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The New Taiwanese Identity And Its Political And Economic Connections

3144 words - 13 pages

Taiwan was called the Republic of China in the past fifty years, but now, it is trying to change its official name to Taiwan. Along with the name change, the identity of Taiwanese people also shifts. The identity change of a nation never come without the political interference; yet the political decisions of the Taiwanese government are also connected with its economic policies. In this paper, I will try to solve the complex relationships between the Taiwanese national identity change, the political and economic policies, along with its relationships with its counterpart, the People’s Republic of China.
Before getting into the analysis of the present situation, let’s review the history of Taiwan and the intertwined relationship between the PRC and the ROC. Taiwan island has only been seen as a significant place by a few emperors throughout the Chinese history. It has officially become a part of the Chinese territory since the Ming dynasty in17th century after the Dutch colonists were extruded from the island. Taiwan was then taken over by Japan in 1895, when the “Treaty of Shimonoseki” was signed after the defeat of the Qing military in the First Sino-Japanese War. Then the Republic of China regained Taiwan from Japanese control in 1945 when Japan surrendered at the end of the World War II. In early 1949, when the Chinese Nationalist Party Kuomintang (KMT) was defeated by the Communist Party of China (CPC) during the Chinese Civil War, the KMT retreated to the Island of Taiwan, which was the only territory left under the Republic of China’s (ROC) control. In the last two decades, ROC has been struggling in maintaining its international influence, while also trying to establish or reinforce a new national identity, Taiwan, in order to disassociate themselves from the People’s Republic of China (PRC).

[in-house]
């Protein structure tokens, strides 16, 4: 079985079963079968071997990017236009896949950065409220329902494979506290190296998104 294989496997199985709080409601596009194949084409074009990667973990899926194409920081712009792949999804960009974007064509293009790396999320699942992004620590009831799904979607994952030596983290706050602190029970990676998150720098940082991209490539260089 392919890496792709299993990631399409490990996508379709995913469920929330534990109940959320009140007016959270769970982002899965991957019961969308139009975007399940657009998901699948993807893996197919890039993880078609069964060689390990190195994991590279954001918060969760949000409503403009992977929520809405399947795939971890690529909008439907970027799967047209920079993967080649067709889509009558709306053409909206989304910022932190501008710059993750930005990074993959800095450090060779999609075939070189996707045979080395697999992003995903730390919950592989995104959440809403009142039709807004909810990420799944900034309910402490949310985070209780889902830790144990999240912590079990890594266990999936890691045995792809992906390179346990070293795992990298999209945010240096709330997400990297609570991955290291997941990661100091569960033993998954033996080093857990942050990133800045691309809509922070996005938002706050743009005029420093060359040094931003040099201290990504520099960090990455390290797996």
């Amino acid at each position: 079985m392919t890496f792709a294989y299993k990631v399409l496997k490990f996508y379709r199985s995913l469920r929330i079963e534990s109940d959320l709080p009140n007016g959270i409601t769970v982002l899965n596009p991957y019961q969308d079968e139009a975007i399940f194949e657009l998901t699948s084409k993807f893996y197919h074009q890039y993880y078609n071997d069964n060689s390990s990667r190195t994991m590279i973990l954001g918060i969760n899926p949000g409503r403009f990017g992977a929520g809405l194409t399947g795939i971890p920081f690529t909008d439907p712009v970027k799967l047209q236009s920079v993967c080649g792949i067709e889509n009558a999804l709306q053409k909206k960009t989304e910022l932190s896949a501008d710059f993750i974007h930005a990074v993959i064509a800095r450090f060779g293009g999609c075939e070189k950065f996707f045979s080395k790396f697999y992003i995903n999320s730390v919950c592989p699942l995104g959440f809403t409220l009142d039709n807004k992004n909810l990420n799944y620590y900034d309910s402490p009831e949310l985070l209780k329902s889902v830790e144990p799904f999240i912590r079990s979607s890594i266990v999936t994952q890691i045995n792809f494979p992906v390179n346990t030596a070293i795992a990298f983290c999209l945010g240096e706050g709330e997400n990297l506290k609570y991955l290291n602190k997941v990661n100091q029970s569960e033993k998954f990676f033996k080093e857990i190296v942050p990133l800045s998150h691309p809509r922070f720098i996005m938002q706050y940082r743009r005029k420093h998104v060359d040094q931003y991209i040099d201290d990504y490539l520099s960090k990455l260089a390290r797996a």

The ROC and the PRC are two separated states, since they have different governments with completely different political system, yet it is undeniable that these two states share many cultural origins and histories. The majority of the Taiwanese population is Han, which is also the dominant ethnic group in the Mainland China. Many population in Taiwan are the descendants of the Nationalist soldiers who came to Taiwan after their party’s defeat. It was recorded that in 1949, 1 million KMT soldiers and governmental officials migrated to Taiwan, taking up at least 12% of the local Taiwanese population. Even among the original local population, a large percentage of them immigrated from Fujian, China in the last several centuries. The “Taipei Forbidden City” National Palace Museum contains a significant number of historical relics that were transferred from the Mainland China during the Nationalist government retreat. Though some scholars, such as Michael Danielsen and D. Roy from Austin College, debated on Taiwan’s real historical connection with China. They think Taiwan has only been a part of China for a few hundred years, which...

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